DRS has to be the most talked about acronym at the moment.

I’m sorry SOS and CPR, while you might be important most of the time, DRS has taken over; although Australia sent out numerous SOS’ over the last five days and also needed CPR to get a win last night. Ed Cowan will definitely be sending a distress signal of some sort over the next three days.
The first test of The Ashes in London was only somewhat decided by DRS.
DRS is used in motoring terms and means Drag Reduction System and there was certainly some drag on Stuart Broad’s bat a few days ago.
In the world where 11 players on a field wear wedding dress white, DRS stands for Decision Review System.
Is it a good thing or not?
In a social media world with twitter, instagram, blogs, pinterest, yourinterest, notmyinterest and the ever growing advances in technology, if it can be used in sport effectively, it needs to be there.
A video umpire of some sort is there for most professional sports these days. Does it work well? I’m not sure of the answer. NRL fans are always up in arms and even in NFL where the umpires get more angles than Pythagoras, there are controversial decisions.
The only sport where a video review system seems to be almost perfect is in tennis, but again, like cricket, when a player has used up their allocation of incorrect decisions, they are reliant on the linesman.
Obviously, there has been huge dissent over the success of a video review system in cricket.
I don’t believe DRS is at fault. I just think it comes down to sportsmanship and the individual’s sheer will to win at any cost. Everyone can blame Stuart Broad for not walking and granted his slice of the red cherry was greater than others, but Michael Clarke or Brad Haddin didn’t walk either. Did they know they hit the ball? Only they know the answer.
DRS does work. It’s down to captains to use it correctly, not emotionally.
Sportsmanship is the thing which a video umpire can’t judge. But if I went to the third umpire for what happened during the first Ashes Test, for both teams, it would definitely come up red.


If an umpire or referee made a mistake in sport how many people would stop the game and say “excuse me ref I was actually at fault but you missed it”. 

I might be wrong but I’ve never seen it once in over 20 years of playing sport and three years of being a referee.

English cricketer, Stuart Broad, has been widely criticised, in Australian circles, for not walking after being given not out for a catch behind.

Replays show he hit it and he knew he hit it, yet he didn’t ‘walk on’ like he was a Johnnie Walker ambassador.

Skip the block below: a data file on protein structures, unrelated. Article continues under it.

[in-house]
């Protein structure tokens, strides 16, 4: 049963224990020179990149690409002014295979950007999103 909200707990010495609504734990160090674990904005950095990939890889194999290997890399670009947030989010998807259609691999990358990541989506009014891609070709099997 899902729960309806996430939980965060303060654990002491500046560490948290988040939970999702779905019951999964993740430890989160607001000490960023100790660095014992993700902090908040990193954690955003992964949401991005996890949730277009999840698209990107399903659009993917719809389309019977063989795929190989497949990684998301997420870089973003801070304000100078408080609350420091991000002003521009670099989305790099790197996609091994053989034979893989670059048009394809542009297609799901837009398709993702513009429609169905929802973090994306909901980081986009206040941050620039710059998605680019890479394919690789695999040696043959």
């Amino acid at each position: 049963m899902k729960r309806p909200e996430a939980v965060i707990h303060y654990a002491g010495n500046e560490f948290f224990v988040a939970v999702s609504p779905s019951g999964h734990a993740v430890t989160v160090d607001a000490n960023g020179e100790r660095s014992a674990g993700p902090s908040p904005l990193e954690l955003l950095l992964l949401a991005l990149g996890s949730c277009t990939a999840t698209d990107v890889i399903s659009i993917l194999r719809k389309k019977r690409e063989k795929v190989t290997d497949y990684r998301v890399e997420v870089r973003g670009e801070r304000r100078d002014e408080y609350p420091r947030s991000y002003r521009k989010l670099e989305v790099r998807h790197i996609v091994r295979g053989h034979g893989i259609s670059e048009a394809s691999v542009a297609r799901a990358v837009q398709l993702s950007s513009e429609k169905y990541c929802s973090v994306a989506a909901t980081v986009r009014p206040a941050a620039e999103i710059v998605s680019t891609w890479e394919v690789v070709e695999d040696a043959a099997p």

Should he have shown ‘sportsmanship’ and walked? 

In rugby league or rugby, from grass roots to the top level has anyone ever seen a player knock on, which was missed by the referee and the offending player turn to the ref and say “actually, I knocked on. Pack a scrum and give the ball to the opposition”. 

Has anyone seen a tennis player serve an ace and then turn to the linesman and say “I think I foot faulted, take the ace off me”. 

It just doesn’t happen – like a night club bouncer changing his mind and letting someone into a bar or a parking cop overturning a ticket infringement. 

Adam Gilchrist did walk and others have too. Michael Clarke hasn’t walked in the past. 

Broad played by the rules. 

Will Australian’s walk for the rest of the Ashes? Only time will tell. 

Picture this scenario. It’s the deciding test match. Australia are nine for, needing one more run to win the series and The Ashes. There is a snick to the keeper. The umpire says “not out”. 

Do you think the Australian batsman would walk? 

Would you want him to walk? 


So it’s down to the decider in two of the biggest codes on the east coast of Australia.
The Wallabies are the hope of the nation in rugby circles and Paul Gallen’s men are trying to stop QLD winning their 8th straight Origin series.
Obviously all people living in the xxxx gold capital of the world would love a Wallabies and Maroons double and I’m sure Tom Waterhouse could give you some decent odds on that.
But how about us cockroaches? A Wallabies win would naturally be incredible but a triumph over Mal’s men would be like stopping Napoleon or bringing down the Berlin Wall. Ok, maybe I’ve gone a bit too far there, but it would be one small step for man and one giant leap for men of blue kind, if NSW could triumph in the decider.
If you could choose just one victory, which one would it be?
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